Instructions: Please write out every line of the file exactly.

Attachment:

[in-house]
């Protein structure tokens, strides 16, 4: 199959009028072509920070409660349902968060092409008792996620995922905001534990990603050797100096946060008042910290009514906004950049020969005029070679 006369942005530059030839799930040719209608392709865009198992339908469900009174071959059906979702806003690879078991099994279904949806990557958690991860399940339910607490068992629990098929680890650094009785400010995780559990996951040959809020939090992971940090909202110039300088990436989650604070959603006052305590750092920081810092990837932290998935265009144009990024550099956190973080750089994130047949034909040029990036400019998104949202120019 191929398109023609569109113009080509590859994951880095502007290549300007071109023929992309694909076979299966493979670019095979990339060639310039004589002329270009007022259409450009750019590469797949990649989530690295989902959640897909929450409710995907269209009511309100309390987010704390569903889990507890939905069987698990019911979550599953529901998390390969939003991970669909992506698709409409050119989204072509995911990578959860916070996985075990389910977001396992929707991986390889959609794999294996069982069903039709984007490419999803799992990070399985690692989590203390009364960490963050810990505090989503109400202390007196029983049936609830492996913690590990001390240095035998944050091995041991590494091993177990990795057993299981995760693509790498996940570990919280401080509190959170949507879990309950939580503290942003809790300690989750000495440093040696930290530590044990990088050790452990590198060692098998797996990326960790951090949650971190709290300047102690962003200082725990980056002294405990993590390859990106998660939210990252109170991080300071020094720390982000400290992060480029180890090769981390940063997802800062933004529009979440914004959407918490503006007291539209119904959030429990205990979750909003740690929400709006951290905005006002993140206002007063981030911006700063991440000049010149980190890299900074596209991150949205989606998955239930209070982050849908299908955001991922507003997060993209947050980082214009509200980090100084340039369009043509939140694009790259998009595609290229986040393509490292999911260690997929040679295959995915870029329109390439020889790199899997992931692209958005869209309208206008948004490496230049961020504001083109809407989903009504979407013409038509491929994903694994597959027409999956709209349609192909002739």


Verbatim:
[in-house]
């Protein structure tokens, strides 16, 4: 199959009028072509920070409660349902968060092409008792996620995922905001534990990603050797100096946060008042910290009514906004950049020969005029070679 006369942005530059030839799930040719209608392709865009198992339908469900009174071959059906979702806003690879078991099994279904949806990557958690991860399940339910607490068992629990098929680890650094009785400010995780559990996951040959809020939090992971940090909202110039300088990436989650604070959603006052305590750092920081810092990837932290998935265009144009990024550099956190973080750089994130047949034909040029990036400019998104949202120019 191929398109023609569109113009080509590859994951880095502007290549300007071109023929992309694909076979299966493979670019095979990339060639310039004589002329270009007022259409450009750019590469797949990649989530690295989902959640897909929450409710995907269209009511309100309390987010704390569903889990507890939905069987698990019911979550599953529901998390390969939003991970669909992506698709409409050119989204072509995911990578959860916070996985075990389910977001396992929707991986390889959609794999294996069982069903039709984007490419999803799992990070399985690692989590203390009364960490963050810990505090989503109400202390007196029983049936609830492996913690590990001390240095035998944050091995041991590494091993177990990795057993299981995760693509790498996940570990919280401080509190959170949507879990309950939580503290942003809790300690989750000495440093040696930290530590044990990088050790452990590198060692098998797996990326960790951090949650971190709290300047102690962003200082725990980056002294405990993590390859990106998660939210990252109170991080300071020094720390982000400290992060480029180890090769981390940063997802800062933004529009979440914004959407918490503006007291539209119904959030429990205990979750909003740690929400709006951290905005006002993140206002007063981030911006700063991440000049010149980190890299900074596209991150949205989606998955239930209070982050849908299908955001991922507003997060993209947050980082214009509200980090100084340039369009043509939140694009790259998009595609290229986040393509490292999911260690997929040679295959995915870029329109390439020889790199899997992931692209958005869209309208206008948004490496230049961020504001083109809407989903009504979407013409038509491929994903694994597959027409999956709209349609192909002739």